Off topic would probably be the best place for it although I never have understood why philosophy doesnt belong here because it is a highly academic area of discussion. If theres a big problem with it the staff can move it when they get a chance.

To answer the question, for me without the presence of my soul (or what some would call the self) then there is no existence.

The idea of working toward a common goal might seem noble or be noble but perspective plays an important part in what is or isnt noble or good. Since those are entirely subjective terms its difficult for anyone to say the goal is worthwhile in the eyes of every individual.

From my point of view such an existance, if it could be called that, would be tantamount to slavery
« Last Edit: December 03, 2010, 04:52:50 PM by Brandon »

Offline SabbyTopic starter

Re: Would you surrender you're 'self'
« Reply #6 on: December 03, 2010, 08:39:01 PM »
You couldn't think of it as slavery though, as you'd have absolutely no free will of your own. You'd be like one bee in a hive.

Offline Brandon

Re: Would you surrender you're 'self'
« Reply #7 on: December 03, 2010, 09:13:16 PM »
Maybe if youre looking at it from inside the box, but as Im currently looking at it as if Im not a part of that social structure I certainly do consider it slavery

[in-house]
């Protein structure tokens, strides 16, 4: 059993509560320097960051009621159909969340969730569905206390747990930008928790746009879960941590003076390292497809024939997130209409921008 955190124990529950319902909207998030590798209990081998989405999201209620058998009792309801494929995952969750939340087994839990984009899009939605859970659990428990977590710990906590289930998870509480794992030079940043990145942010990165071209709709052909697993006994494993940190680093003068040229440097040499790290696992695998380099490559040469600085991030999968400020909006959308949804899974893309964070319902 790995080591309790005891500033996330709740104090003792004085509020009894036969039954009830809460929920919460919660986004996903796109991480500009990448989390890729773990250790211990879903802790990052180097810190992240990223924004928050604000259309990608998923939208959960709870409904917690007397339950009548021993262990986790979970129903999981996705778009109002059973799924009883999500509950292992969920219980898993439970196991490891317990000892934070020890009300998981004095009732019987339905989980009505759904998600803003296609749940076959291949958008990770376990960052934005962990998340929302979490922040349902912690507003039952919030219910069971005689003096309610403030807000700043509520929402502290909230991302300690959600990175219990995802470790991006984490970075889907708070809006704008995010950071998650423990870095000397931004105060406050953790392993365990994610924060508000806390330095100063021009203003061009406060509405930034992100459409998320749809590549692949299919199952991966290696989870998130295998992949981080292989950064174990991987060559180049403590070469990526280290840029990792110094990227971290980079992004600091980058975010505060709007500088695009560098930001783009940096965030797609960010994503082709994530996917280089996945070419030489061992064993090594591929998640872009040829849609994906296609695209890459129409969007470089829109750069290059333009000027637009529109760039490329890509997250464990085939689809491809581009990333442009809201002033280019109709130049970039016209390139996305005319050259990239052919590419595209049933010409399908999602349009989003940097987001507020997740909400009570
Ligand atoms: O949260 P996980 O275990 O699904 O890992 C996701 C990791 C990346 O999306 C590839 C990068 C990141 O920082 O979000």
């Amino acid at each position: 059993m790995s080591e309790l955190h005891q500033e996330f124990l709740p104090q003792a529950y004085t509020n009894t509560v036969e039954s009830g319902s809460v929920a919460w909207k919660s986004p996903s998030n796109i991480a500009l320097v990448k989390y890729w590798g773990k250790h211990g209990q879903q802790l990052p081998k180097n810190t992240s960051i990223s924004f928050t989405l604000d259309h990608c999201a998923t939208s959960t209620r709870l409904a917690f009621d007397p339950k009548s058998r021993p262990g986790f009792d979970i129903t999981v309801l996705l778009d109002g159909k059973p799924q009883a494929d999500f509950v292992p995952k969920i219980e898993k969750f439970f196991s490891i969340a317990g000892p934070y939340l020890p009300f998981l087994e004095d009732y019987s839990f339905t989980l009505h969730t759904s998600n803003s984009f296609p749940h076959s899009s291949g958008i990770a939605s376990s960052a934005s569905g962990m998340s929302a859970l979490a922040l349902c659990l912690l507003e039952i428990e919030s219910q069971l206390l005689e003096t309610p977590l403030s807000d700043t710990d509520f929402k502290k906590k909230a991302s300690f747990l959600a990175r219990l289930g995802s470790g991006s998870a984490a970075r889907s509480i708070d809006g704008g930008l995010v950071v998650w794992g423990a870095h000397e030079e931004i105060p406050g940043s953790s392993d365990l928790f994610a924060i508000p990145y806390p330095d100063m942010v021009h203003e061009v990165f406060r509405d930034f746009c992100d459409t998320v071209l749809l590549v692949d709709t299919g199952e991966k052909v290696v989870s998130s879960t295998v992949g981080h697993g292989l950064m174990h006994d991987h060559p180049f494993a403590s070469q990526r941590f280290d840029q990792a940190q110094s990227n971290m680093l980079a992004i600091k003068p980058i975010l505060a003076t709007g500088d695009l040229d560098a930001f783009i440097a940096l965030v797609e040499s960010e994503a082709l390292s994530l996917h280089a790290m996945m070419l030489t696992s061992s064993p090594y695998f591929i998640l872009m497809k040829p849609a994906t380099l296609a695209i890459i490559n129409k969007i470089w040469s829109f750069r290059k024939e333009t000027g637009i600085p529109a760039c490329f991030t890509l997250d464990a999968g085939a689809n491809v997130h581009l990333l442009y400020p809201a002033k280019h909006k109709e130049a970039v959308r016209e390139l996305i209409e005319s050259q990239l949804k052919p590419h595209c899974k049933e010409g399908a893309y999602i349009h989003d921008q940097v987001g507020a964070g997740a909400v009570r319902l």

Offline Beorning

Re: Would you surrender you're 'self'
« Reply #8 on: December 04, 2010, 09:03:07 AM »
But how much consciousness would each assimilated person have? I mean, would be they even self-aware?

What I mean, is that there's a difference between a situation when an individual gets his/her consciousness erased and is literally a cell in a bigger organism - and when the individual is still self-aware, just without any free will and own desires.
« Last Edit: December 04, 2010, 09:09:21 AM by Beorning »

Offline CmdrRenegade

Re: Would you surrender you're 'self'
« Reply #9 on: December 05, 2010, 12:39:27 AM »
This question resonates with me.  I've found myself wondering if I could just 'drink the Kool-Aid' with modern American society.  However, I never could because I couldn't fool myself into liking things I never did.  The dark side of individualism is definitely loneliness.  Humans are social animals and needing and being needed often requires a certain degree of submission to the needs of the community.  When you elevate the individual, the community suffers and vice versa.  Would I do it myself though? Tough call.

Offline Beorning

Re: Would you surrender you're 'self'
« Reply #10 on: December 05, 2010, 03:23:28 AM »
I can say that, for a long time, I've been intrigued by very similar question as the one Sabby posed.

My question was inspired by an obscure TV movie "Perfect Little Angels" (starring, among others, Michael York and Cheryl Ladd). It's a story about a mother and daughter who move into a nice gated community, only to discover that the people living in there have all been brainwashed to fit the same model of perfect families. All of the people are happy, well-dressed, polite... It turns out that it's all the work of a local doctor, who uses mind control pills to make the community's denizens fit what he believes to be the correct way of life.